20 (57):89-101 (2021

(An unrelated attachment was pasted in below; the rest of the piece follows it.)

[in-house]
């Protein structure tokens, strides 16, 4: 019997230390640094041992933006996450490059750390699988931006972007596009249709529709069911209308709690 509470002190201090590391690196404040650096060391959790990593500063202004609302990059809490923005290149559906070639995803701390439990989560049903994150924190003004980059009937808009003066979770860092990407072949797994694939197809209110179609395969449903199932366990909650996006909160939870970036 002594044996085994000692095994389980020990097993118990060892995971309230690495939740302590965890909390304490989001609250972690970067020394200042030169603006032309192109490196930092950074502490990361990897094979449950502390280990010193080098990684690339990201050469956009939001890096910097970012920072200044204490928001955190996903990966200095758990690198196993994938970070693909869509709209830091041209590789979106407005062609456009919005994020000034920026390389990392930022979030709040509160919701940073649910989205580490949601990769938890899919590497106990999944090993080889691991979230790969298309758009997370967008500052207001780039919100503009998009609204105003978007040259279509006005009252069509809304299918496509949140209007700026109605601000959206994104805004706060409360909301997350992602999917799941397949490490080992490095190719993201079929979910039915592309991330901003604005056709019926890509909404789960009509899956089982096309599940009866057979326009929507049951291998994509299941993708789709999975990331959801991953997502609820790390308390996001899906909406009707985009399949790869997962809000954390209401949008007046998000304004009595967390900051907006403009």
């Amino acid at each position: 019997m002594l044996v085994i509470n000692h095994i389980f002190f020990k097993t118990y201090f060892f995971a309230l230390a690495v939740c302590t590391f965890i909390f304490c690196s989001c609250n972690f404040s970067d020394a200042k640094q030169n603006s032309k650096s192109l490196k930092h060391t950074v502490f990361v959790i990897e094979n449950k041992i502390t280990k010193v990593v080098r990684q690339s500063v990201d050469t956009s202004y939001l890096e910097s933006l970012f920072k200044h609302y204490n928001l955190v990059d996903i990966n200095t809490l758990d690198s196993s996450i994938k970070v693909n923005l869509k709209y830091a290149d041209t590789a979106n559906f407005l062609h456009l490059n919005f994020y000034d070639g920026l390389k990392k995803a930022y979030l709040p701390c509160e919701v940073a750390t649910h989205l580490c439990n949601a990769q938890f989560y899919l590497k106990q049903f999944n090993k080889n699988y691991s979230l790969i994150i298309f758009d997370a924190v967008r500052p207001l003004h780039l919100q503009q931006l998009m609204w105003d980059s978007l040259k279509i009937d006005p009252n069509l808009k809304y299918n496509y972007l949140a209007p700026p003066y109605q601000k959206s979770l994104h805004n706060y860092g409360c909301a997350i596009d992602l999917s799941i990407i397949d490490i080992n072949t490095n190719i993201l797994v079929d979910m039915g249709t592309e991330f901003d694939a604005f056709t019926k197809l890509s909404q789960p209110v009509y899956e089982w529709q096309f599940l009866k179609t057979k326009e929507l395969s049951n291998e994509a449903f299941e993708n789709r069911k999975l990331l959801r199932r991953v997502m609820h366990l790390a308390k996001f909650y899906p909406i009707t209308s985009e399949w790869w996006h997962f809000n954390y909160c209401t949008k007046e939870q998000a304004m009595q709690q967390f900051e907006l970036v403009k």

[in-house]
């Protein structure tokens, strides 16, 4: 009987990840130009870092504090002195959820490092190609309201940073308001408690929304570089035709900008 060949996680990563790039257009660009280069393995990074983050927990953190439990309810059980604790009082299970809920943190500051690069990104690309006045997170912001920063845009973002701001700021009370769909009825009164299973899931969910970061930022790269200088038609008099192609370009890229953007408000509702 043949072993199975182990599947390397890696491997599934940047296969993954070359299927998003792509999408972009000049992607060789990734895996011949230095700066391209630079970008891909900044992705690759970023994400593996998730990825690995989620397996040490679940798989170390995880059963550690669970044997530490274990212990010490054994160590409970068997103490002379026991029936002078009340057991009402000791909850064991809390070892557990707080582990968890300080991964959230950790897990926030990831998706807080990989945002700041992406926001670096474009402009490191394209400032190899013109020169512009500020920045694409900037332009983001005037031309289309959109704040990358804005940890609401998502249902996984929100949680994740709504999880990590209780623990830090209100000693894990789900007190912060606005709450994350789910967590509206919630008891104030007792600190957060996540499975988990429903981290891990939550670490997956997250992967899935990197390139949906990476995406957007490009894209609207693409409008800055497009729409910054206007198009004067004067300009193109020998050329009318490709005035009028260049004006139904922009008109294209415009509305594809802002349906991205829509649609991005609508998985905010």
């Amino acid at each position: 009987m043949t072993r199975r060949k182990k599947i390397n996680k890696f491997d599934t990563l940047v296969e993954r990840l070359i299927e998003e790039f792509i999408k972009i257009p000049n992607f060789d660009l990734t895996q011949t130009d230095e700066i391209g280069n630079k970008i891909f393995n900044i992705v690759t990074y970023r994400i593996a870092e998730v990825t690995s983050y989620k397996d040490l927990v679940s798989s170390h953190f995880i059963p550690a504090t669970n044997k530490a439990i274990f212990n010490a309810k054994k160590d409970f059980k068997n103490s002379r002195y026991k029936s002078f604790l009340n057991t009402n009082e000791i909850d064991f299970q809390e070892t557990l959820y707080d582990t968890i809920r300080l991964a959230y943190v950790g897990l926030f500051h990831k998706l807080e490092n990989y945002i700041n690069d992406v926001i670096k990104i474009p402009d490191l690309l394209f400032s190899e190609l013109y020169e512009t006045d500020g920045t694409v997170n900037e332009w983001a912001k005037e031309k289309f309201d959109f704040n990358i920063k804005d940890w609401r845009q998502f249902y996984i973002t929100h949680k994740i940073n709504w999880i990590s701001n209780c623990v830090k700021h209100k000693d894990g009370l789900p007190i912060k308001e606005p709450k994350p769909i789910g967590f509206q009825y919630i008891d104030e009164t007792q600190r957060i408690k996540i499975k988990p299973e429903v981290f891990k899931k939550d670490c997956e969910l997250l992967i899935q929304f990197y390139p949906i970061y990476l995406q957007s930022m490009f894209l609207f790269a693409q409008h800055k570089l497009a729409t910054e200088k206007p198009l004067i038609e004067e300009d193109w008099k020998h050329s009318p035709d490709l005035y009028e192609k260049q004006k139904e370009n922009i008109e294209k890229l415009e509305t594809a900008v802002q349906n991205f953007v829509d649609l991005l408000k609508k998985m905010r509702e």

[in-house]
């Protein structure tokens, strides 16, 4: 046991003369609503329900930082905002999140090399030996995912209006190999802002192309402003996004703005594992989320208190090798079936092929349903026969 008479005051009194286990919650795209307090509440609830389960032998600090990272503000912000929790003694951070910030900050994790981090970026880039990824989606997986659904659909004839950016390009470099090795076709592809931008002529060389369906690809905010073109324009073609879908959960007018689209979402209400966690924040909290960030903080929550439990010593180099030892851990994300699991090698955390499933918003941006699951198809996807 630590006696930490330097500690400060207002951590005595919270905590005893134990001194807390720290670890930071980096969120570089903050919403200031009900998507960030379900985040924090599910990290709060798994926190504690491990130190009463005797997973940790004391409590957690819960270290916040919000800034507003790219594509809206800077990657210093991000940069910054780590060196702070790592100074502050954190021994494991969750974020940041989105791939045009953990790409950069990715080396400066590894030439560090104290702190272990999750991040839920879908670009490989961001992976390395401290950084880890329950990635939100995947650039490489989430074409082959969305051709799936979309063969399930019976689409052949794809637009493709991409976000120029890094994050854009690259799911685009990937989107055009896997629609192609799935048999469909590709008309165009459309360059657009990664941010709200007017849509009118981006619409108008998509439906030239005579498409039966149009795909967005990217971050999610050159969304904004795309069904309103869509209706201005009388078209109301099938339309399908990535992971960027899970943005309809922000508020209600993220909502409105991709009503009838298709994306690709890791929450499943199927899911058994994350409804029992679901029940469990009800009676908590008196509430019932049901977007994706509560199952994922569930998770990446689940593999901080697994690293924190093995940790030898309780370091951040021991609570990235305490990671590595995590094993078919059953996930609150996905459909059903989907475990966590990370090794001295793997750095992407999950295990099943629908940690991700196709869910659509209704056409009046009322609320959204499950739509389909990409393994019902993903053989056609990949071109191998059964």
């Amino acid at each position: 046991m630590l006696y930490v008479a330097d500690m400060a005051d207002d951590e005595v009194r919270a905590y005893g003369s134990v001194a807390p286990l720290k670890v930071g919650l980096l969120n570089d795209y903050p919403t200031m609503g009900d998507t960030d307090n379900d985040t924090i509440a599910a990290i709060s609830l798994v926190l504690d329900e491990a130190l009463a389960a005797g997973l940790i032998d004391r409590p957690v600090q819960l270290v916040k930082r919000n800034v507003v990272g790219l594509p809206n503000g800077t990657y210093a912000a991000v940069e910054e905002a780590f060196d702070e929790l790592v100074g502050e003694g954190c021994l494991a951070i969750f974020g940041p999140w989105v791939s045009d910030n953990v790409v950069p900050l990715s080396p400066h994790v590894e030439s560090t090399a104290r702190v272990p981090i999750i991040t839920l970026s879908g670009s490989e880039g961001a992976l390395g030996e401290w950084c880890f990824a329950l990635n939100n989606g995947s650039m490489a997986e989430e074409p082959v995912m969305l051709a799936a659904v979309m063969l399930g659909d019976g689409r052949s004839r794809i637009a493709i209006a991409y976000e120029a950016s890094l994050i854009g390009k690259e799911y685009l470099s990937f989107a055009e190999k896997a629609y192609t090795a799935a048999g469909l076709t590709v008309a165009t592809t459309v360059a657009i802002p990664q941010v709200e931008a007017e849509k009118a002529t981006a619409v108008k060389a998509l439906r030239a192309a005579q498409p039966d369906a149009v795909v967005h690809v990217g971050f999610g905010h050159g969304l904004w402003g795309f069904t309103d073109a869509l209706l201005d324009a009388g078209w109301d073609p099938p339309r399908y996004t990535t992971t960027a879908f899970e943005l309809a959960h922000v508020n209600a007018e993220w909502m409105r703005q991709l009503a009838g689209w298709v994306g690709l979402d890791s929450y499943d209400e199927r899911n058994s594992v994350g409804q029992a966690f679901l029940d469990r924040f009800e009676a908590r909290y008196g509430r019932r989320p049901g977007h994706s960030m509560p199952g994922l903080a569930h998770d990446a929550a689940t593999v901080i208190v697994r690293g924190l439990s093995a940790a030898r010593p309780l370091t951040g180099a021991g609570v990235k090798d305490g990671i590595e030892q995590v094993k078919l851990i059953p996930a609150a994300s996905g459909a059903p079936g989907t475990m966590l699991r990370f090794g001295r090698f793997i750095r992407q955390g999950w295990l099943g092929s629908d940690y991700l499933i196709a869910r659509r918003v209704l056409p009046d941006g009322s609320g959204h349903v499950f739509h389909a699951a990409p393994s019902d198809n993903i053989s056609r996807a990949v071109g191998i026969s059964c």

ABSTRACTThis article addresses the question of whether certain experiences that originate in causes other than bereavement are properly termed ‘grief’. To do so, we focus on widespread experiences of grief that have been reported during the Covid-19 pandemic. We consider two potential objections to a more permissive use of the term: grief is, by definition, a response to a death; grief is subject to certain norms that apply only to the case of bereavement. Having shown that these objections are unconvincing, we sketch a positive case for a conception of grief that is not specific to bereavement, by noting some features that grief following bereavement shares with other experiences of loss.